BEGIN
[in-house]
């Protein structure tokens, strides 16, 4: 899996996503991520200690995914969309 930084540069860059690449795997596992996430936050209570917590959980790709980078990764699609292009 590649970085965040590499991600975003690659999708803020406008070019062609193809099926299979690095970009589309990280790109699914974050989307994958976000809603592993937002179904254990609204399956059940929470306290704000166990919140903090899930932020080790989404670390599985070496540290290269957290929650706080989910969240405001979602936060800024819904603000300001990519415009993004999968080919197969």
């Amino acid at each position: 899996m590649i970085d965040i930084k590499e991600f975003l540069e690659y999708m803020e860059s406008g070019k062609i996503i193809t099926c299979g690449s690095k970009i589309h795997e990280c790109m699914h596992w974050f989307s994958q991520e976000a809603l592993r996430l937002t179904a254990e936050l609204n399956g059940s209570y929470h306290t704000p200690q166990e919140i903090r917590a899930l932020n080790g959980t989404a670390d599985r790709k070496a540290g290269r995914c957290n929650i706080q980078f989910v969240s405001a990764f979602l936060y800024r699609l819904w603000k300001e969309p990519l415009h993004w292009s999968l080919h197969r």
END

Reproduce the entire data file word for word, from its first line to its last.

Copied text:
[in-house]
């Protein structure tokens, strides 16, 4: 899996996503991520200690995914969309 930084540069860059690449795997596992996430936050209570917590959980790709980078990764699609292009 590649970085965040590499991600975003690659999708803020406008070019062609193809099926299979690095970009589309990280790109699914974050989307994958976000809603592993937002179904254990609204399956059940929470306290704000166990919140903090899930932020080790989404670390599985070496540290290269957290929650706080989910969240405001979602936060800024819904603000300001990519415009993004999968080919197969």
């Amino acid at each position: 899996m590649i970085d965040i930084k590499e991600f975003l540069e690659y999708m803020e860059s406008g070019k062609i996503i193809t099926c299979g690449s690095k970009i589309h795997e990280c790109m699914h596992w974050f989307s994958q991520e976000a809603l592993r996430l937002t179904a254990e936050l609204n399956g059940s209570y929470h306290t704000p200690q166990e919140i903090r917590a899930l932020n080790g959980t989404a670390d599985r790709k070496a540290g290269r995914c957290n929650i706080q980078f989910v969240s405001a990764f979602l936060y800024r699609l819904w603000k300001e969309p990519l415009h993004w292009s999968l080919h197969r």